What is it? Half Shape Nesting identifies a portion of the actual shape of the part. It puts the shape in the lower left corner of the space available and identifies the minimum “X” and minimum “Y” coordinates where the next part can be placed. Often Half Shape nesting is called True Shape nesting because it uses the actual part boundary as it places the part. However, only half of the part shape is considered. Only the left side and bottom of the part is examined to determine how well it fits with adjacent parts. The top and right side are ignored until another part is placed next to it. In Half Shape Nesting algorithms, the parts already placed on the nest remain stationary and only the newly inserted part is considered for placement and rotation.

Advantages. Half Shape or True Shape Nesting is a more real-world approach than Rectangular Nesting, because it takes into consideration half of the actual shape of the part during placement. When the part shape is used, the nesting tool can find greater material savings advantages by rotating the part. It also opens up the possibility of greater nesting efficiency.

Challenges. Half Shape or True Shape Nesting comes up short in its ability to make evaluations about the full shape of the part. Some questions it fails to answer include: Is the next part the best part to select for this location? What is the best orientation for a group of parts? Half of the part may fit well with existing parts on the nest at some odd orientation, but that may cause subsequent parts to cascade into a random inefficient

Fourth Generation - Multi-Dimensional Combinatorial Nesting

What is it? Multi-Dimensional Combinatorial Nesting is another automatic nesting technique. The software uses mathematical fathoming to eliminate alternatives that do not need to be considered. See the Flash presentation for a full explanation of fathoming. The nesting software automatically and intelligently considers only those part combinations (nests) that take into consideration machine efficiency, schedule demand, order completion, material efficiency and many more real world requirements. Part layout solutions that are outside of the optimal solution set are simply not considered. In this approach, the production priorities are part of the expert knowledge base in the nesting software enabling it to make intelligent decisions. Due dates, hot parts, machine efficiency, material cost, part attributes and more are evaluated then optimized into a nest or series of nests that the optimal solution to the user’s requirements.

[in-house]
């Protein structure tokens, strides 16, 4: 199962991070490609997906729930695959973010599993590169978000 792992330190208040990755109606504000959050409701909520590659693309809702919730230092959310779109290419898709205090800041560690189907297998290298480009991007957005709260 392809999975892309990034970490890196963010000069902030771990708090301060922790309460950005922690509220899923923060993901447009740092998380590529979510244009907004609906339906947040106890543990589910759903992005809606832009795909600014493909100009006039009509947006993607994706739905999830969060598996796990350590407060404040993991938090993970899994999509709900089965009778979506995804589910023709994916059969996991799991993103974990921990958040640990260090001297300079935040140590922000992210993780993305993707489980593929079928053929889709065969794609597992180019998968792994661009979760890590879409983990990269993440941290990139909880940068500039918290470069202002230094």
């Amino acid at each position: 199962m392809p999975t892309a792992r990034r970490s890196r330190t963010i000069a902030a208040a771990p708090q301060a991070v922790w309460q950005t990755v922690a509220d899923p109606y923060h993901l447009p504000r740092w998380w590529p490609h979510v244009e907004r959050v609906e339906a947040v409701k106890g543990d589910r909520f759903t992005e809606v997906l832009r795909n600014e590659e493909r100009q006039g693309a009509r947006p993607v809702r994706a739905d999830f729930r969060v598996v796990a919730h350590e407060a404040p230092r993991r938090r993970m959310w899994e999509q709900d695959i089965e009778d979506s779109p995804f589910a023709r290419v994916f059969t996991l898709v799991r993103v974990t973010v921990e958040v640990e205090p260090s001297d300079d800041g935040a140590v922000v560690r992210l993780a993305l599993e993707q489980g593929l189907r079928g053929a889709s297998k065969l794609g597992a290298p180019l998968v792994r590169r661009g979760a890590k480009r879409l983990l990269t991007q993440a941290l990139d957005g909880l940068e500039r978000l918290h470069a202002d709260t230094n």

Advantages. This method significantly reduces programming time and retains the best possible results for all considered factors – schedule, material, order completion, etc. Benchmarks show 8% to 16% higher material utilization over other methods.

Challenges. While the technology can be simplified and used in any environment, the expert system technology can best be leveraged by fully integrating the system with other manufacturing systems such as ERP/MRP, CAD and other common manufacturing tools. Training and a good support system is necessary to gain the maximum benefit from the technology.

Fifth Generation - Vision Emulation

What is it? Vision Emulation is a feature of fifth generation nesting technology. Vision Emulation Nesting “sees” the actual full shape of the part and makes logical conclusions about it, just as a human looking at the part would. The process is modeled after human vision and decision making.

Vision Emulation looks at the full shape of the part and the space available on the nest, then determines if there is an optimal fit.

Vision Emulation also evaluates the part to determine if and how much rotation is needed to provide an optimal fit. The actual part shape and the shape of adjacent parts is used to determine the optimal orientation. Multiple parts may be viewed on one time. A part could be rotated 123.456 degrees to achieve an optimal fit. This process eliminates the time consuming trial and error process of rotating the part in hundreds of small increments to check for fit. To understand the advancement that Vision Emulation provides, imagine putting a puzzle together in the dark. Without the ability to see the puzzle piece, you would have to try many orientations to determine if the part fits. Vision Emulation is like turning on the lights.

Advantages. Visual Emulation can automatically find occasions to reduce material waste by seeing parts to nest in the appropriate voids. It naturally reduces the nesting time by allowing the optimal placement to be seen – unlike previous generation nesting – by only trying reasonable shaped parts and orientations that are optimal.

Questions?

Contact Optimation for a discussion of the best nesting algorithm for you.

Notice: This work is licensed under a BY-NC-SA. Permalink: Nesting Algorithm Differences You Need to Know